In defense of “startcraps”

How toys can become tools — if we give them the chance


“[Bell and Hubbard would] install one of their “telephone devices” in every city. The idea is idiotic on the face of it. Furthermore, why would any person want to use this ungainly and impractical device when he can send a messenger to the telegraph office and have a clear written message sent to any large city in the United States?…we see no reason why a group of outsiders, with extravagant and impractical ideas, should be entertained, when they have not the slightest idea of the true problems involved. Mr. G.G. Hubbard’s fanciful predictions, while they sound rosy, are based on wild-eyed imagination and lack of understanding of the technical and economic facts of the situation, and a posture of ignoring the obvious limitations of his device, which is hardly more than a toy…”

Internal Western Union memo outlining reasons not to buy Bell’s patent for the telephone for $100,000

I ran across this blog post the other day bemoaning the state of the modern tech industry, classifying the majority of modern startups as “startcraps”, or companies that aren’t solving real problems. Instead the author suggests the goal of software developers should be to create “automats…entities relieving people from repetitive labour” and that employees working for the current wave of presumably ethereal modern startups should just quit.

On the one hand I understand the author’s annoyance: I’ll admit that I often see a company getting millions of dollars in VC funding and I think “what a waste of money” or “that will never work”. But the truth of the matter is that I have no way to know if I’m correct— and neither does the author of Startcraps.

Although many startups are are in fact ill-conceived for the reasons the author cites (their focus is in fact too narrow or doesn’t solve a broad need), some of them will go on to become successful for very good reasons that we can’t yet anticipate. They may seem like useless toys, but it may turn out that they actually have lasting utility. Paul Graham dismisses the knee-jerk reaction against the “startcrap” brilliantly in his essay How to Get Startup Ideas:

“Just as trying to think up startup ideas tends to produce bad ones, working on things that could be dismissed as “toys” often produces good ones. When something is described as a toy, that means it has everything an idea needs except being important. It’s cool; users love it; it just doesn’t matter. But if you’re living in the future and you build something cool that users love, it may matter more than outsiders think. Microcomputers seemed like toys when Apple and Microsoft started working on them. I’m old enough to remember that era; the usual term for people with their own microcomputers was “hobbyists.” BackRub seemed like an inconsequential science project. The Facebook was just a way for undergrads to stalk one another.”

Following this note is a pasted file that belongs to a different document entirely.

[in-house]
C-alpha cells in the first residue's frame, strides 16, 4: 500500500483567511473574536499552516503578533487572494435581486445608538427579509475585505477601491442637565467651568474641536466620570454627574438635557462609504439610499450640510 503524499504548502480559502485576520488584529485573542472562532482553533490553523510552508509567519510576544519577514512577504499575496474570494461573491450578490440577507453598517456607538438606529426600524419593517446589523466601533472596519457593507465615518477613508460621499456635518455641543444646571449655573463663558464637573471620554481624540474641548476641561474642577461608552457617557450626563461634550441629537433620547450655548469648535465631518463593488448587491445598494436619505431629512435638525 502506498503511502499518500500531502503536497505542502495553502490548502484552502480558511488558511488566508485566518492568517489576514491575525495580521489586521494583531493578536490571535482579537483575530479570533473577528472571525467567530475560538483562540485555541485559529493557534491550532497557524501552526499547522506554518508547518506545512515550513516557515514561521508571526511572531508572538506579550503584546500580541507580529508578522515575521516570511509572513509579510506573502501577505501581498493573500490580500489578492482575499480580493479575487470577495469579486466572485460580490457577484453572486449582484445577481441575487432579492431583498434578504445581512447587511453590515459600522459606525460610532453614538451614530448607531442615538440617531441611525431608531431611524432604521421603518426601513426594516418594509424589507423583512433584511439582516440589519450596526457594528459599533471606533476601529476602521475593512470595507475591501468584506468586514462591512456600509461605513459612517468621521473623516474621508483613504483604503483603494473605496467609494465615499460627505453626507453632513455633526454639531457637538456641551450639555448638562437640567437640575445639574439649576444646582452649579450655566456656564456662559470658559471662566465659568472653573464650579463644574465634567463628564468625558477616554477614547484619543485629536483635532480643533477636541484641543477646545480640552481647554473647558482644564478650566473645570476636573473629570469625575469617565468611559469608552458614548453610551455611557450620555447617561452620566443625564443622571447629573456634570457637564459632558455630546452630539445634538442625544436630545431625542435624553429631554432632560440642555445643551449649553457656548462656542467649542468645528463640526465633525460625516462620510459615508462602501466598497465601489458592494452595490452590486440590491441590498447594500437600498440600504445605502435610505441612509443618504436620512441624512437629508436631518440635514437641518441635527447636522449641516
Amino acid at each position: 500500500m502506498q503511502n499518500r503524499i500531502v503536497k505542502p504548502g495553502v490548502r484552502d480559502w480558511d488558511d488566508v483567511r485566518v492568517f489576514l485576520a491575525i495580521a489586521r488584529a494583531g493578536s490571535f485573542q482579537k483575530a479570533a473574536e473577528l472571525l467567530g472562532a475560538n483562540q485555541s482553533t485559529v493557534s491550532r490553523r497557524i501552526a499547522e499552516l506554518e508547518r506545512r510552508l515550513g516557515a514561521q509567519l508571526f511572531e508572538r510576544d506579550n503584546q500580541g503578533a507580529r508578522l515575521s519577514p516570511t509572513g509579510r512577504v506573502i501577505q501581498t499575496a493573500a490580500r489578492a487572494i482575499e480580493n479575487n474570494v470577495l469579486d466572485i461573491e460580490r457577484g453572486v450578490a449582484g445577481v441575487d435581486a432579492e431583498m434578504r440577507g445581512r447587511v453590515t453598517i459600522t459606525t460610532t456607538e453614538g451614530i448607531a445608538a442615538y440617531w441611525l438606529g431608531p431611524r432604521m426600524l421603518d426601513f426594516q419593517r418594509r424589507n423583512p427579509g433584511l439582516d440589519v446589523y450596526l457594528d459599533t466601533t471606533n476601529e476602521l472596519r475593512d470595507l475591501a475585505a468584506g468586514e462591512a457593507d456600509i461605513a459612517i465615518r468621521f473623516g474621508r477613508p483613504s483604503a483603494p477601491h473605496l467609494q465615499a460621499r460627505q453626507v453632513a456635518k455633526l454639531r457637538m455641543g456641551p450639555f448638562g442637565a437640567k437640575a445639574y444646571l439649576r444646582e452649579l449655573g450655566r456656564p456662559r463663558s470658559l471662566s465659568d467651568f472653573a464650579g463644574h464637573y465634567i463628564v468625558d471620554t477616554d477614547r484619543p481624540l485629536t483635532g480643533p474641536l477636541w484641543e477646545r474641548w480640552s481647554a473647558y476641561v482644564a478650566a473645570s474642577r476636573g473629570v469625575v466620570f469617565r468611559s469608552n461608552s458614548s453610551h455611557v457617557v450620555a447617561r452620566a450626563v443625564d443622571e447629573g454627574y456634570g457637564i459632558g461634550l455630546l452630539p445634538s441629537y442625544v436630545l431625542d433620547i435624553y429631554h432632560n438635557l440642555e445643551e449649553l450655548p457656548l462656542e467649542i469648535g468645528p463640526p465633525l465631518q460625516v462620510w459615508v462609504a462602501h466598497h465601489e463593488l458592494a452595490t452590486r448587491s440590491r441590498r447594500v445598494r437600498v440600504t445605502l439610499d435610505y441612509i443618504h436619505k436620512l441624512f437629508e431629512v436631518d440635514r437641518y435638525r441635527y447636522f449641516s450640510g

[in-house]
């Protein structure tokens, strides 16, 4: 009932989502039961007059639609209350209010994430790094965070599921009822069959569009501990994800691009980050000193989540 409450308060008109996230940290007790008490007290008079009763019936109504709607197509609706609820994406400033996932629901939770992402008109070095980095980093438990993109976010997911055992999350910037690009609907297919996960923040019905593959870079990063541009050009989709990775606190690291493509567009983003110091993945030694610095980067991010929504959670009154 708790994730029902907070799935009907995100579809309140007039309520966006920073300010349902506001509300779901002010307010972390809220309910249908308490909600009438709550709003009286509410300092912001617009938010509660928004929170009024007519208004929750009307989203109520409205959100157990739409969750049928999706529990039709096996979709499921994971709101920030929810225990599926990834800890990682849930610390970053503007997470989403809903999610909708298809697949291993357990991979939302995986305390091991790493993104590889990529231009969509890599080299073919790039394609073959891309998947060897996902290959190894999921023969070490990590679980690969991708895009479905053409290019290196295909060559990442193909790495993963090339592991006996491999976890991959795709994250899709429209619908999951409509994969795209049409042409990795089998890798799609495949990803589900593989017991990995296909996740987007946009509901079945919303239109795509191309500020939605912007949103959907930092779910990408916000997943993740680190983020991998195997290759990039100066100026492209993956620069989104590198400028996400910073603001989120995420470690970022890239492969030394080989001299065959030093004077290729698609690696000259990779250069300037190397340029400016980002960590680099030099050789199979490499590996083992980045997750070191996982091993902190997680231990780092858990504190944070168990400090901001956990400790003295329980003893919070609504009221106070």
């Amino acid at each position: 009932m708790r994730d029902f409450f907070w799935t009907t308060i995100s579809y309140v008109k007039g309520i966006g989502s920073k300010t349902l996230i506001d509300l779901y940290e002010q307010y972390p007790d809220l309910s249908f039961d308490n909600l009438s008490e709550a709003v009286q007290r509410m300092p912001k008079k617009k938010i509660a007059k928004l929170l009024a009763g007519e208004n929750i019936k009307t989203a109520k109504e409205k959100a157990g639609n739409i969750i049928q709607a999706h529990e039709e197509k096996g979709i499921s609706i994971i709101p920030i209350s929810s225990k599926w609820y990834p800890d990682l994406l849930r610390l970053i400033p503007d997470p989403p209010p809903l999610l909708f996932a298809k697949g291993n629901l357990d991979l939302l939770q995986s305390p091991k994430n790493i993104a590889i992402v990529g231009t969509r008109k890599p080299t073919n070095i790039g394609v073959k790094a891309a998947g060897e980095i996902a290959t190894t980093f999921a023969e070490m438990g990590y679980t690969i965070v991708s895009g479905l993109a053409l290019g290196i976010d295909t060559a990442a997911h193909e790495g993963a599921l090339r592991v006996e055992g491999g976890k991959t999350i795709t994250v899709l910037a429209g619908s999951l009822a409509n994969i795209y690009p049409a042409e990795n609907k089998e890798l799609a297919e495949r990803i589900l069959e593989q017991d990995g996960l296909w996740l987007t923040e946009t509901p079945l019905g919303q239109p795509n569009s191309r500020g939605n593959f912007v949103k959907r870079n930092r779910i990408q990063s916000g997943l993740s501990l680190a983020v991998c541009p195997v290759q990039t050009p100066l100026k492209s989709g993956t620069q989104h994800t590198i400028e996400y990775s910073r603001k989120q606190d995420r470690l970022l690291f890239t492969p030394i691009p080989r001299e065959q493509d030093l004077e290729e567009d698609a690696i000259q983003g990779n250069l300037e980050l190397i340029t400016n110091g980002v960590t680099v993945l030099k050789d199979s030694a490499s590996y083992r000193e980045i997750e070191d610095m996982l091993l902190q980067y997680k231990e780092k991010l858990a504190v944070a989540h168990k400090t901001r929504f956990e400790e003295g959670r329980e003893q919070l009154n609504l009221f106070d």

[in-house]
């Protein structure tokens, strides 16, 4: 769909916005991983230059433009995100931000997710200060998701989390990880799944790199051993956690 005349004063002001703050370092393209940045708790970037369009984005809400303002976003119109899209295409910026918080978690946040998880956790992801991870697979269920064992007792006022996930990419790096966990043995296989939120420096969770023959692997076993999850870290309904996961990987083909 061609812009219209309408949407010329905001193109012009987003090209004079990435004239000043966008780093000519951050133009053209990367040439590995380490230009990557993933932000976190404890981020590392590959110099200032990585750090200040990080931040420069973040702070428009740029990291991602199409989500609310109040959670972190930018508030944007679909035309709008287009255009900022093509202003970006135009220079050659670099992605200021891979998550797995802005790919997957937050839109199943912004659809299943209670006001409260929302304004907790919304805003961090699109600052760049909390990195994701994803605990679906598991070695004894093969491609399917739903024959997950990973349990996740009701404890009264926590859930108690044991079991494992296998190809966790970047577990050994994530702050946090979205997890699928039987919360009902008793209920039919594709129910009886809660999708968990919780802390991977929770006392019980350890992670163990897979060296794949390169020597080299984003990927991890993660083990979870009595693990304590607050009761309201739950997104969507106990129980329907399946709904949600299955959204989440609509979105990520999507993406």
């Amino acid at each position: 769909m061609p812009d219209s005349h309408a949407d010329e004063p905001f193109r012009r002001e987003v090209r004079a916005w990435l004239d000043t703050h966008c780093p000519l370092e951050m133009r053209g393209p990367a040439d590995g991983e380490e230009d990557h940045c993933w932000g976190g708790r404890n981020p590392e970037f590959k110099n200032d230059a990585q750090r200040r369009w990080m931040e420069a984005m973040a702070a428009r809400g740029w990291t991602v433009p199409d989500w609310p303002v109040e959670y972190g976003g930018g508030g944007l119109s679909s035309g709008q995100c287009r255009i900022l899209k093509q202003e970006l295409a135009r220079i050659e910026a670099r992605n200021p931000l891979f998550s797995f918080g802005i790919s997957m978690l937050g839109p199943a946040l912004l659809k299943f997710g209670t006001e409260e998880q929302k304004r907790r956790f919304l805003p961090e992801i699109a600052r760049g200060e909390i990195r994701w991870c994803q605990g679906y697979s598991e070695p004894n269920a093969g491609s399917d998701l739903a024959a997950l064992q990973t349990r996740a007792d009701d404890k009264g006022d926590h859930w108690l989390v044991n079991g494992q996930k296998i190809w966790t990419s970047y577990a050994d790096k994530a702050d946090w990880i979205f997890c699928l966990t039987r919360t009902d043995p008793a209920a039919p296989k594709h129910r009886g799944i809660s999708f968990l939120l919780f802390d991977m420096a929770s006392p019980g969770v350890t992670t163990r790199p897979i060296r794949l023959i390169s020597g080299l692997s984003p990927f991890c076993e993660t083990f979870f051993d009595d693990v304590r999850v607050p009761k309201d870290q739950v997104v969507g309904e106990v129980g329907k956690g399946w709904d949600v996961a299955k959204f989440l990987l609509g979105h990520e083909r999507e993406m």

The author of Startcraps seems particularly annoyed with social media companies like Facebook (mocking companies that have “move fast and break things plastered all over the place” — which is, in fact, plastered all over Facebook’s halls) and Twitter (“we are creating more repetitive labour for people by making them check yet another stream of updates”).

Yet Facebook, for me and many others, does in fact meet the definition of an automat; instead of lengthy phone conversations about photos about cats or red pandas and hedgehogs (the author’s examples, not mine) you can simply discuss the fauna of the animal kingdom when you have the time — or never, if red pandas don’t interest you at all. The deep utility and consumer hunger for easy-to-use, multimedia, asynchronous communication was not obvious when Facebook launched but became its core strength, allowing you to keep in touch with many people you might lose contact with if the modern world still required you to talk to someone right now and do only that. They took the strength of the web — ultimate freedom of expression — and directly addressed the biggest obstacle to adoption for the public, removing the cold, impersonal, vastness of the place, a place where anonymity reigned and interaction with your meatspace friends was intermittent. Maybe the author is right when he says that his generation “is the most spoilt generation I know” — he seems to suffer the exact short-sightedness that he bemoans in his peers. Facebook has made communication exponentially easier for many of its users. Social media seemed like a toy to most people, but as someone who used a rotary phone I’m old enough to remember that era, and I can assure you that Facebook has lasting utility and most people were dead wrong.